Universities may soon have to ensure students not only perform well but also get a job after they graduate if the institutions want to secure funding.

Tertiary institutions are funded on how many students they enrol but that is changing over the next two years to a performance-based model.

Tertiary Education Minister Steven Joyce says part of the new model includes setting performance targets that focus on course and qualification completion.

Ultimately, he would like to take things a step further by linking employment outcomes to the performance-based model.

That means funding for a university or polytechnic would be in part based on how many of the previous year's students found work as a result of their qualification.

Mr Joyce said he was floating the concept because there were still a lot of challenges to work out, such as how the employment data would be collected and measured.

However, he believed it would help students decide what courses to take and to know what to expect after graduation.

"Ultimately, I want to see funding linked to employment outcomes, not just internal benchmarks.

"This will send a strong signal to students about which qualifications and which institutions offer the best career prospects - and that's what tertiary education has got to be all about."

The suggestion has had a mixed reaction, with most opposing it, saying institutions will be forced to shift their focus to qualifications with the best employment prospects.

Tertiary Education Union national president Tom Ryan said linking funding to employment rather than academic outcomes was a dangerous path.

"The risk of this approach is that institutions which can get students to take cheap, quick qualifications with good short-term employment prospects are likely to be much better rewarded," he said.

"Meanwhile, those which maintain higher academic standards but are teaching students about issues and subjects that may not have immediate application to students' employment prospects could suffer."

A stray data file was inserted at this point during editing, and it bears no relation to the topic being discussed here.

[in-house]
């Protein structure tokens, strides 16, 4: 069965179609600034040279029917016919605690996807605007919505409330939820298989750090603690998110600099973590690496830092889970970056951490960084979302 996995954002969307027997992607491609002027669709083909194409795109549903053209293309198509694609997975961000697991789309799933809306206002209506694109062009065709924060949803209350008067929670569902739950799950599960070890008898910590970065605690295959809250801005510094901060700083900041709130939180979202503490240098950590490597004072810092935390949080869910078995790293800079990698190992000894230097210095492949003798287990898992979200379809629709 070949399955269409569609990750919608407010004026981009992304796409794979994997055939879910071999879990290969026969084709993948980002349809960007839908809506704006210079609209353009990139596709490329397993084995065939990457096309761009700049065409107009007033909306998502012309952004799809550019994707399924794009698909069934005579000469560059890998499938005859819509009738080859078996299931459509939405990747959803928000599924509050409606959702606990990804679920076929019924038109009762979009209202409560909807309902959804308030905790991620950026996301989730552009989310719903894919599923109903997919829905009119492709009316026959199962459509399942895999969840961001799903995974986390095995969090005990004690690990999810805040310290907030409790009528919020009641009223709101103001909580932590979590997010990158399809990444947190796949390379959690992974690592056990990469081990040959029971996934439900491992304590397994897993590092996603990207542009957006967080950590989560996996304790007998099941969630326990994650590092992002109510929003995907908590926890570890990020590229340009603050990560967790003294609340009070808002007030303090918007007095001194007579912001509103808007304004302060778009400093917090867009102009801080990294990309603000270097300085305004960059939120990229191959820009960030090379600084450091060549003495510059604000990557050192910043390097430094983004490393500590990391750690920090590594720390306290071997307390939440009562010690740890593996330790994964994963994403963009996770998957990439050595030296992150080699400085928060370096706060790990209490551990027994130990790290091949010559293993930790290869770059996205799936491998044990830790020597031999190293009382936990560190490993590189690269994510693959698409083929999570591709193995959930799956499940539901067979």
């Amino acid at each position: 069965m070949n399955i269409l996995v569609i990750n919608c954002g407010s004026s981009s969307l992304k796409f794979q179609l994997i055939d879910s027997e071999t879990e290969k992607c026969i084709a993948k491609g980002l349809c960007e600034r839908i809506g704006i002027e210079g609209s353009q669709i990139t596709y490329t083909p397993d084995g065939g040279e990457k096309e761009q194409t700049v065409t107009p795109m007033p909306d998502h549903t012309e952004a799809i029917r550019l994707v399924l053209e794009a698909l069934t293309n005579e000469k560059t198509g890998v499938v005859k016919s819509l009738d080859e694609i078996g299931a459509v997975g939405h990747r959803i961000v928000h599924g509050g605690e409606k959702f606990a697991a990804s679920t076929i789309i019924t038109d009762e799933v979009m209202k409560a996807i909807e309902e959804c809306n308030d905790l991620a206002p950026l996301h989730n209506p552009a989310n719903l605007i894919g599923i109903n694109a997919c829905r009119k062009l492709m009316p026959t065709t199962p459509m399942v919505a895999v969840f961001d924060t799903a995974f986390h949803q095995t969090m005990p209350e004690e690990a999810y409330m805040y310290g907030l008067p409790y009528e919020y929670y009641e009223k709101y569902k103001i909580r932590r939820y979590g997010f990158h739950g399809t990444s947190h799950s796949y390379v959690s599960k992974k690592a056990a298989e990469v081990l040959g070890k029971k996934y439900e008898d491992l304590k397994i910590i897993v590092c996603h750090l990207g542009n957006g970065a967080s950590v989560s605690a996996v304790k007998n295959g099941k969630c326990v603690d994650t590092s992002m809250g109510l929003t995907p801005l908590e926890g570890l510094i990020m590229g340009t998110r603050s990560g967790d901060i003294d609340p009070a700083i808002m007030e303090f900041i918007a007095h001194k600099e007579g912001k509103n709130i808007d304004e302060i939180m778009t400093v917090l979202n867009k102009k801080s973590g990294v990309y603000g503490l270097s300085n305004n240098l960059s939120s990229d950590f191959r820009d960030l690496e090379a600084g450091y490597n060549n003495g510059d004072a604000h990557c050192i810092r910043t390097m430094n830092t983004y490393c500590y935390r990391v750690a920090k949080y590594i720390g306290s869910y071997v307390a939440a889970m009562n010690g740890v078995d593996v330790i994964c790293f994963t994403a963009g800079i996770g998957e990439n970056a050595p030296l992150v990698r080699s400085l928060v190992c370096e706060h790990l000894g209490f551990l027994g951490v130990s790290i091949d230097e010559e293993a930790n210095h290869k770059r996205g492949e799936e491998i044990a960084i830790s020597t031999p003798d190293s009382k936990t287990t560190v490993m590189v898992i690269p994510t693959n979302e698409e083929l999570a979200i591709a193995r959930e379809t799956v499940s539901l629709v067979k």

Dr Ryan said while providing job skills was important, it was only one aspect of a broader tertiary education. "It would be a shame to see institutions being encouraged by Government to water down their commitment to teaching and research programmes that explore social and cultural and other dimensions that can not show immediate economic or employment outcomes."

Union of Student Associations co-president David Do agreed, saying people studied for various reasons, not all of which were based around getting a job in that field.

New Zealand Vice-Chancellors chairman Derek McCormack said there was nothing wrong with reminding people that higher education needed to take into account graduate employment outcomes, but it would be a bad idea to link that to funding.

He said the suggestion implied universities were falling down in this regard and that wasn't the case.

"The evidence we have is that graduates from New Zealand do well in employment, whether that's in terms of income or in terms of their employability."

But the Industry Training Federation says employment outcomes are highly relevant for industry-related vocational education and training qualifications.

Federation executive director Jeremy Baker said more than half of all tertiary education and training qualifications could be clearly and directly linked to industry and occupational purposes.

Another quarter of all qualifications are vocationally oriented, but have application in a broad range of sectors and occupations.

"For all of these programmes, measuring the employment success of education and training is extremely important," he said.

Labour's tertiary education spokesman, Grant Robertson, said it was "potentially very dangerous to move to a focus that's exclusively about employment".

* 68.7 per cent of domestic students were working fulltime.
* 16.6 per cent were in part-time work.

Source: NZ UniGradStats 2008